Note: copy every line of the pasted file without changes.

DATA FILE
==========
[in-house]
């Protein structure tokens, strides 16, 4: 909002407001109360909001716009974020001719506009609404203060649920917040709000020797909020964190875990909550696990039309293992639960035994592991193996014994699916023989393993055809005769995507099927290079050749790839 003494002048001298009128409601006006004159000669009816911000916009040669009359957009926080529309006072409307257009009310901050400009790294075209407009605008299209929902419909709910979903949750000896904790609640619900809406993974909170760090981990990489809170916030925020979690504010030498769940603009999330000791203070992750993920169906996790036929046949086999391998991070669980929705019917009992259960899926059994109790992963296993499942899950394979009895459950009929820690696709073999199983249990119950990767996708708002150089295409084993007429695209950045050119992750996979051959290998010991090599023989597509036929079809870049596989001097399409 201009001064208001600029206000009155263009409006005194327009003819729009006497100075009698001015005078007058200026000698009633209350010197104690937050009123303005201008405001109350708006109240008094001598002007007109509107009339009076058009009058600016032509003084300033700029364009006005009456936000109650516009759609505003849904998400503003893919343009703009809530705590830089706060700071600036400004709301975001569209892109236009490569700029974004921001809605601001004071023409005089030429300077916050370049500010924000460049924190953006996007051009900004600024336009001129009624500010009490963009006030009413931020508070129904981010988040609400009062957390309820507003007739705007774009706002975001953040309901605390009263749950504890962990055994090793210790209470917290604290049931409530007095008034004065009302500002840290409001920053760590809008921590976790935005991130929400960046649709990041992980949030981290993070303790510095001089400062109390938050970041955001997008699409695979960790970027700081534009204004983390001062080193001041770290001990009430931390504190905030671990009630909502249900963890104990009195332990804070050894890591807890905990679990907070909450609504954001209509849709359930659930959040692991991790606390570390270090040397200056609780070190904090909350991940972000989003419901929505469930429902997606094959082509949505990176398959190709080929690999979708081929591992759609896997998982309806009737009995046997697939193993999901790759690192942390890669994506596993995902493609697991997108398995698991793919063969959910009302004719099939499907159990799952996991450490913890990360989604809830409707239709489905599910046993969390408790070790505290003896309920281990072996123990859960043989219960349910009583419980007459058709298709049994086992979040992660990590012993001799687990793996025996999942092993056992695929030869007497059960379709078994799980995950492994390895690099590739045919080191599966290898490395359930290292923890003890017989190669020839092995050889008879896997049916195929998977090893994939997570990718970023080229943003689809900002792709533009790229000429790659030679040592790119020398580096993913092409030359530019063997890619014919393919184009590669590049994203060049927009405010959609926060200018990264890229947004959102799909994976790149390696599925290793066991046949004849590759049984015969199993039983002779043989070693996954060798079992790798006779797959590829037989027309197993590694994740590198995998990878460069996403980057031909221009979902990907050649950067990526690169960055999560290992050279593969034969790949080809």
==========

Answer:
[in-house]
């Protein structure tokens, strides 16, 4: 909002407001109360909001716009974020001719506009609404203060649920917040709000020797909020964190875990909550696990039309293992639960035994592991193996014994699916023989393993055809005769995507099927290079050749790839 003494002048001298009128409601006006004159000669009816911000916009040669009359957009926080529309006072409307257009009310901050400009790294075209407009605008299209929902419909709910979903949750000896904790609640619900809406993974909170760090981990990489809170916030925020979690504010030498769940603009999330000791203070992750993920169906996790036929046949086999391998991070669980929705019917009992259960899926059994109790992963296993499942899950394979009895459950009929820690696709073999199983249990119950990767996708708002150089295409084993007429695209950045050119992750996979051959290998010991090599023989597509036929079809870049596989001097399409 201009001064208001600029206000009155263009409006005194327009003819729009006497100075009698001015005078007058200026000698009633209350010197104690937050009123303005201008405001109350708006109240008094001598002007007109509107009339009076058009009058600016032509003084300033700029364009006005009456936000109650516009759609505003849904998400503003893919343009703009809530705590830089706060700071600036400004709301975001569209892109236009490569700029974004921001809605601001004071023409005089030429300077916050370049500010924000460049924190953006996007051009900004600024336009001129009624500010009490963009006030009413931020508070129904981010988040609400009062957390309820507003007739705007774009706002975001953040309901605390009263749950504890962990055994090793210790209470917290604290049931409530007095008034004065009302500002840290409001920053760590809008921590976790935005991130929400960046649709990041992980949030981290993070303790510095001089400062109390938050970041955001997008699409695979960790970027700081534009204004983390001062080193001041770290001990009430931390504190905030671990009630909502249900963890104990009195332990804070050894890591807890905990679990907070909450609504954001209509849709359930659930959040692991991790606390570390270090040397200056609780070190904090909350991940972000989003419901929505469930429902997606094959082509949505990176398959190709080929690999979708081929591992759609896997998982309806009737009995046997697939193993999901790759690192942390890669994506596993995902493609697991997108398995698991793919063969959910009302004719099939499907159990799952996991450490913890990360989604809830409707239709489905599910046993969390408790070790505290003896309920281990072996123990859960043989219960349910009583419980007459058709298709049994086992979040992660990590012993001799687990793996025996999942092993056992695929030869007497059960379709078994799980995950492994390895690099590739045919080191599966290898490395359930290292923890003890017989190669020839092995050889008879896997049916195929998977090893994939997570990718970023080229943003689809900002792709533009790229000429790659030679040592790119020398580096993913092409030359530019063997890619014919393919184009590669590049994203060049927009405010959609926060200018990264890229947004959102799909994976790149390696599925290793066991046949004849590759049984015969199993039983002779043989070693996954060798079992790798006779797959590829037989027309197993590694994740590198995998990878460069996403980057031909221009979902990907050649950067990526690169960055999560290992050279593969034969790949080809």